To help members meet crop protection challenges, the NFU has developed a new long-term and sustainable plant health strategy and roadmap. NFU senior regulatory affairs adviser Dr Chris Hartfield explains:
There have been great improvements in plant health and crop protection in recent decades. The UK has the most advanced biosecurity measures it’s ever had, and its National Action Plan on sustainable use of pesticides is recognised as world-leading in raising standards and reducing risks. The UK Expert Committee on Pesticide Residues in Food consistently finds more than 97% of UK-produced food meets or exceeds trading standards. The EU is recognised as having the most stringent regulatory approval system for pesticides in the world and around 25% of current EU actives are recognised as low risk.
Despite these achievements, the challenges continue. It’s estimated that even with the use of pesticides, up to 40% of crops around the world are lost to plant pests, weeds and diseases. Other challenges include: the increasing development of resistance to pesticides; new pests and diseases invading the UK; a failing regulation that removes pesticides in a piecemeal way; public resistance to the adoption of innovative new technologies like biotechnology and new breeding techniques; and increased politicisation of the regulatory process.
Meeting the challenges is no mean feat; it will require many years of action and will need many organisations to work together. With that in mind, the NFU has worked with its national commodity boards to develop a roadmap to set clear priorities and timelines for our work over the next ten or more years.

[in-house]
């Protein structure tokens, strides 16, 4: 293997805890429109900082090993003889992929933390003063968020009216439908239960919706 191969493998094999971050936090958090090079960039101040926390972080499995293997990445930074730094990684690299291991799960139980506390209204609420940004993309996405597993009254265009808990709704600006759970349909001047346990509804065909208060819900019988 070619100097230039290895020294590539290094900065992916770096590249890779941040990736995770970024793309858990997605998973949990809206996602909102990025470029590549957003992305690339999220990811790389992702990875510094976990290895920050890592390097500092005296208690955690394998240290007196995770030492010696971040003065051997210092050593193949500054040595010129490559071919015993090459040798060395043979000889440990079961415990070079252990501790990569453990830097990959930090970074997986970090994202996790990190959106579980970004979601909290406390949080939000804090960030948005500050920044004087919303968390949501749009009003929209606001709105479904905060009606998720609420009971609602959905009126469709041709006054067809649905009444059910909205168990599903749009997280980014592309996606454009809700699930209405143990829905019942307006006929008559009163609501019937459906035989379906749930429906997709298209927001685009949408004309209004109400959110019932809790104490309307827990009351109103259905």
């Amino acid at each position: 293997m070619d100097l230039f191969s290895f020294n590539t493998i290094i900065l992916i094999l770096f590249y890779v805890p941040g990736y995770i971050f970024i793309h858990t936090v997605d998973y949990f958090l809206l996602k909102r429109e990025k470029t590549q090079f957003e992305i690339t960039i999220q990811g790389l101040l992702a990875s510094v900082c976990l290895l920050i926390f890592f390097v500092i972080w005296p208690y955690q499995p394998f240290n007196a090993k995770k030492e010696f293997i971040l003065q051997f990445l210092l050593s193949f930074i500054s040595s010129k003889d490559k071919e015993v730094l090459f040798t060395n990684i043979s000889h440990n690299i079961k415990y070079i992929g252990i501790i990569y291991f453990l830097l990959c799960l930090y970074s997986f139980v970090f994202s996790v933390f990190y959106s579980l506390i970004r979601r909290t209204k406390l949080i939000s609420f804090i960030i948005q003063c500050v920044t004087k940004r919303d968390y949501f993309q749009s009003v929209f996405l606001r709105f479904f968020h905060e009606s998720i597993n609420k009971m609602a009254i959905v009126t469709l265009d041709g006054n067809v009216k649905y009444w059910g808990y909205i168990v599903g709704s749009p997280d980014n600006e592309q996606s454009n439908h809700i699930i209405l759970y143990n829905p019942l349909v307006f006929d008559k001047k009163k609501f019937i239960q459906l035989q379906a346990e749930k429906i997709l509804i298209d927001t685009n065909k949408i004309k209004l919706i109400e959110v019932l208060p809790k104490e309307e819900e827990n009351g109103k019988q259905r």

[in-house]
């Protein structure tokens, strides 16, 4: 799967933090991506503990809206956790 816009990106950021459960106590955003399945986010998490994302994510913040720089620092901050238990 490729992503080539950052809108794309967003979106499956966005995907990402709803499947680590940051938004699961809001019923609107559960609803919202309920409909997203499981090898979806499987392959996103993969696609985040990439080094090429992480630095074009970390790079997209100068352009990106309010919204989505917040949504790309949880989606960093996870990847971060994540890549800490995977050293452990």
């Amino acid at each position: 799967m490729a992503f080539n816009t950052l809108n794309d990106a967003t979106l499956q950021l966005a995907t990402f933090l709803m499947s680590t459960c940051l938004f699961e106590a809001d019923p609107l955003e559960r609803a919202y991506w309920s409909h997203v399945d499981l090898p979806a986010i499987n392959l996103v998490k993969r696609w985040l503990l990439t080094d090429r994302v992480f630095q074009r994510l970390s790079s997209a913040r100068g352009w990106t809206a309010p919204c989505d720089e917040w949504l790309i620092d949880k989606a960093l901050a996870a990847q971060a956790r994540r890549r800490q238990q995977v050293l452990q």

The NFU’s vision is to develop sustainable plant health solutions that enable UK farmers and growers to produce crops that meet the needs of consumers, the environment and profitable and productive farming businesses.
The NFU also wants to help meet the challenges set by the government within the 25-year Environment Plan, to improve biosecurity and to put integrated pest management (IPM) at the heart of a holistic approach with, as it puts it, ‘the minimum use of pesticides’.
The roadmap focuses on five key areas:
Availability of solutions
For a resilient and effective choice of control solutions to be available for all key crop pests, weeds and diseases.
Integrated Pest Management
All pest, weed and disease control decisions to be made as part of an IPM approach.
To be provided as a fully IPM-based service.
Improve understanding of the ‘why, what, when, how and where' of pesticide use to be better able to meet government and public concerns.
A regulatory and policy framework that supports the development of sustainable plant health solutions.
NFU Deputy President Guy Smith said:
“This roadmap develops our current thinking and sets out a clear plan for where we need to focus future action.
“Farmers need effective tools to control the weeds, pests and diseases threatening their crops. We need to create cross-industry strategies to show our commitment to IPM, and deliver change and innovative solutions.
“Policy makers will then need to play their part to enable access to all the tools in the toolbox, to ensure a safe, secure, affordable supply of food for everyone.”
NFU Crops Board Chairman Tom Bradshaw said: “The NFU plant crops board chairmen believe this roadmap will harness innovation and focus action to provide growers with plant health solutions to run sustainable and profitable businesses, while ensuring needs of consumers and the environment are met – for me, it’s about healthy plants, healthy people and a healthy planet.”
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